Landmark ConCourt judgment says mining rights do not trump lawful land occupier rights

2018-10-25 16:08
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The public benches at the Constitutional Court erupted with song and applause on Thursday, as the court struck down an eviction order awarded to a mining company that had resulted in the removal of a community from the farm they had owned for almost a century.

The court overturned an eviction order by the North West High Court, awarded to Itereleng Bakgatla Mineral Resources (IBMR) and Pilanesberg Platinum Mines (PPM).

That order evicted the Lesetlheng Community from the farm, Wilgeheuwel 2 J.Q, that they had owned and worked on for nearly a century. It also prevented them from bringing their livestock onto the farm or erecting any structures on the land.

The Bench was unanimous on Thursday, in the judgment written by Acting Judge Xola Petse, that mining companies cannot simply remove land owners or lawful land occupiers from their land, even if the company has been awarded mining rights to mine the land in question. All dispute resolution mechanisms available in law must be exhausted before an eviction order can be sought, the court ruled.

In a case that strikes at the heart of the land question, Petse began by quoting Franz Fanon's The wretched of the Earth:

"For a colonised people the most essential value, because the most concrete, is first and foremost the land: the land which will bring them bread, and above all, dignity."

Petse added: "Thus, strip someone of their source of livelihood, and you strip them of their dignity too."

He explained that the case concerned two competing rights: that of the applicants, the Lesetlheng community, to enjoy the farm which they had occupied since 1919, and that of the companies that had been granted the right to mine platinum on the land.

Or, "the right to engage in economic activity on the one hand and the right to security of tenure on the other".

Petse wrote: "That since ancient times land has been the most treasured possession to all and sundry throughout all generations is a truism that brooks no argument to the contrary. Currently, in South Africa, the clamour for redistribution of land has not only heightened interest in land but has also put at centre stage the socio-political discourse raging on in the country."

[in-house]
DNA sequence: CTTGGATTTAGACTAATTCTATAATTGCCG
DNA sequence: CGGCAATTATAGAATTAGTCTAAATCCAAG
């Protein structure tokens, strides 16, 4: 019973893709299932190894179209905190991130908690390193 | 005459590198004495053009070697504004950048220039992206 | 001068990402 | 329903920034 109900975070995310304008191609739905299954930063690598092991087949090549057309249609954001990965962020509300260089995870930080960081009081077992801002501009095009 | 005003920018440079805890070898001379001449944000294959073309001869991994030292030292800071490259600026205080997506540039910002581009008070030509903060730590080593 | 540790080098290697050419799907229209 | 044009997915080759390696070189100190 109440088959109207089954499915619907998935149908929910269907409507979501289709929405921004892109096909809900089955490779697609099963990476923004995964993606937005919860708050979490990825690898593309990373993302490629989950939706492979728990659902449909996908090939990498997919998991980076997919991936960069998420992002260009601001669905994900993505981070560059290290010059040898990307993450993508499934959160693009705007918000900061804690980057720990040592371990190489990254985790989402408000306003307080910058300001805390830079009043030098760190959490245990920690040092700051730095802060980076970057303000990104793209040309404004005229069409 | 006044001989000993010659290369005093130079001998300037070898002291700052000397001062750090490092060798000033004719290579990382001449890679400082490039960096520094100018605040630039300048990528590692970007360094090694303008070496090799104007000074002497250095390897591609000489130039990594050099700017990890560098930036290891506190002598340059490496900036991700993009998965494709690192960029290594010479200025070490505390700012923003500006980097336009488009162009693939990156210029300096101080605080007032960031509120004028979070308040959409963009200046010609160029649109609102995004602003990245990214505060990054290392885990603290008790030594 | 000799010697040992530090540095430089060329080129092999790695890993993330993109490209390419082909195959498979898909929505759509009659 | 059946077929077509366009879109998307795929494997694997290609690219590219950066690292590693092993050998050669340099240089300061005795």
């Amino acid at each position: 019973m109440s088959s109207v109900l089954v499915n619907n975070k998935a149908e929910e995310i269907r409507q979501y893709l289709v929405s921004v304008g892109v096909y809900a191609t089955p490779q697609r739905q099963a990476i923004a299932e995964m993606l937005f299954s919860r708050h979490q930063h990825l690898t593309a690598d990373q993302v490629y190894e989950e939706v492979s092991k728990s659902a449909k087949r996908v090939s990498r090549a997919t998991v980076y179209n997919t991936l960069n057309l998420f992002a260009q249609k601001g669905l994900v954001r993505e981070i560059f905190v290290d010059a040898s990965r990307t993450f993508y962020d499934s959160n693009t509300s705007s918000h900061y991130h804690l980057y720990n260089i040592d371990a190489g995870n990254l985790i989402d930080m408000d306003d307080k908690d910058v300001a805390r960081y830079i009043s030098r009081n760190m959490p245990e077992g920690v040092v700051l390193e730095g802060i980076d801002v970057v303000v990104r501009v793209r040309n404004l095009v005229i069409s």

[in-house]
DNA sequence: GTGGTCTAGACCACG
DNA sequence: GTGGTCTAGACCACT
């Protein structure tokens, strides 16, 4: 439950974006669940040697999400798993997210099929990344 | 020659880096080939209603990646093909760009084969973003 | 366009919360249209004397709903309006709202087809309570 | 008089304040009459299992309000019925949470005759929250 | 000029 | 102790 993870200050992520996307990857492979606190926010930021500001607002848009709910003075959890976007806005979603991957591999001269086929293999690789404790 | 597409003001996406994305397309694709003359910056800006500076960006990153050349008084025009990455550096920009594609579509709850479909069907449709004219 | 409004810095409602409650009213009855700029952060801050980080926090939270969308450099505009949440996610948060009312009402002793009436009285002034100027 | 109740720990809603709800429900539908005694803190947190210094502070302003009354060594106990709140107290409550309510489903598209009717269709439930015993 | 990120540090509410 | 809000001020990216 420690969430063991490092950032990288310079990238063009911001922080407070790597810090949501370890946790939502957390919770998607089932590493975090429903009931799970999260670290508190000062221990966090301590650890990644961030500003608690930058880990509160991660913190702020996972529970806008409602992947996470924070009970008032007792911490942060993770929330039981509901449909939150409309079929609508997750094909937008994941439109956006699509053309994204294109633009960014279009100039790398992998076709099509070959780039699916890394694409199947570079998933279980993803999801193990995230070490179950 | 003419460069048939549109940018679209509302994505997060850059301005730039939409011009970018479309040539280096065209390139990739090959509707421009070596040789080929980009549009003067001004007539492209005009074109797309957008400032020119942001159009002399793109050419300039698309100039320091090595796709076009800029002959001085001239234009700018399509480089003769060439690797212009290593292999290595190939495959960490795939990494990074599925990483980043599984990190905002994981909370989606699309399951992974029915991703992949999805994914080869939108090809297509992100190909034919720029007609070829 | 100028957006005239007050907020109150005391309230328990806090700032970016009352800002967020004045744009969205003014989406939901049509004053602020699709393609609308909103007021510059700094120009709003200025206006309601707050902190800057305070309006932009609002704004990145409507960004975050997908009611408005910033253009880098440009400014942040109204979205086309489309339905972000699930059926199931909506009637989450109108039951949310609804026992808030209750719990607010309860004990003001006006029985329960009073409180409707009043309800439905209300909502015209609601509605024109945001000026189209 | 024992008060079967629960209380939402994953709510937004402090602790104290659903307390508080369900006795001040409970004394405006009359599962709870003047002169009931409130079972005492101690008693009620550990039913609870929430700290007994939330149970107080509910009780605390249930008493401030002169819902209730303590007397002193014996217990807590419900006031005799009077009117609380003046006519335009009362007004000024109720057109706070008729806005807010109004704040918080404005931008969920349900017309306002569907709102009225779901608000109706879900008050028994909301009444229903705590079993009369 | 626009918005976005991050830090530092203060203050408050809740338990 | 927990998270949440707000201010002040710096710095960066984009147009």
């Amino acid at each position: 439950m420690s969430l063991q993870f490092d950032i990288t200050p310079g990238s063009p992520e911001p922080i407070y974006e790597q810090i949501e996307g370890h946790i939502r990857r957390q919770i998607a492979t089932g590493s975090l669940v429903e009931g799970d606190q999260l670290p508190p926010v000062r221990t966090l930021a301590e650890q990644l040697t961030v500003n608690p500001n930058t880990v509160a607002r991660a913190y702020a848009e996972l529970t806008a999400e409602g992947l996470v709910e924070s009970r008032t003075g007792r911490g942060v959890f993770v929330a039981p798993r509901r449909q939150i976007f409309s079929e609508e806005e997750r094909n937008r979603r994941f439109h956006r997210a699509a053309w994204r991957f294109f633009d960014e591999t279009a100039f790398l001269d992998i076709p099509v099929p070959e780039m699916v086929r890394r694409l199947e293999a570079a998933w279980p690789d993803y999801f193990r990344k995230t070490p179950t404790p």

The applicants are informal land right holders, and this was not disputed by any of the parties.

They are the descendants of 13 families who came together to purchase the farm in 1919. But because of the law at that time, which obstructed black people from owning land, they could not register the land in their names.

The land was therefore registered in the name of the then-minister of native affairs and held in trust on behalf of the entire Bakgatla-Ba-Kgafela community, under which the Lesetlheng community falls, with the understanding that only the Lesetlheng community who had contributed to buying the land would be the effective owners of it.

In May 2008, the IBMR was awarded a mining right to mine platinum on the farm by the Department of Mineral Resources.

A surface lease agreement with the Bakgatla-Ba-Kgafela Tribal Authority and the minister of mineral resources was signed a month later. In 2012, the IBMR and PPM concluded an agreement, whereby part of the mining right would belong to the PPM regarding a section of the farm.

Full-scale mining operations on the farm began in 2014, the court explained, interrupting the "peaceful and undisturbed occupation and enjoyment of the farm by the applicants".

In 2015, the Lesetlheng community applied for a spoliation order, arguing they had been deprived of their property. The court described the situation the community now found themselves in as "intolerable".

The order was granted, but the mining companies quickly went to court for an eviction order and an interdict stopping the community from entering the property, arguing that they had consulted with the land owners as part of the requirements set out by the Mineral and Petroleum Resources Development Act (MPRDA).

The Lesethleng community countered on several grounds, including that they were not properly consulted, and that they still had informal rights to the farm.

The Lesetlheng community lost in court, because, among other reasons, the court said they were not the true owners of the land, as it was not registered in their names. And because the community members had been "informed" by the companies that the companies now had mining rights to the land, they could not say that they had not been consulted, according to the high court.  

The Lesetlheng lost on appeal in the Supreme Court of Appeal and petitioned the Constitutional Court.

On Thursday, the Constitutional Court held to a "well-entrenched" rule of law that an application for an interdict can only succeed "in the absence of any other satisfactory remedy".

Petse wrote that the respondents also could not show any provision in the MPRDA which says that a mining rights holder may evict a landowner or legal land occupier if the occupier does not want the mining rights holder to mine their land.

There are avenues which must be explored if a deadlock like this is reached, the court found, and these options are outlined in the MPRDA. The IBMR and the PPM did not explore all these avenues, said the court.

The court concluded that: "The existence of a mineral right does not itself extinguish the rights of a landowner or any other occupier of the land in question."

In a statement, Louise du Plessis, land and housing manager at Lawyers for Human Rights, said: "This judgment is exactly the milestone mining communities needed, especially because it clearly outlined that having a mining right does not surpass the rights of those that are currently occupying the land."

Read more on:    land

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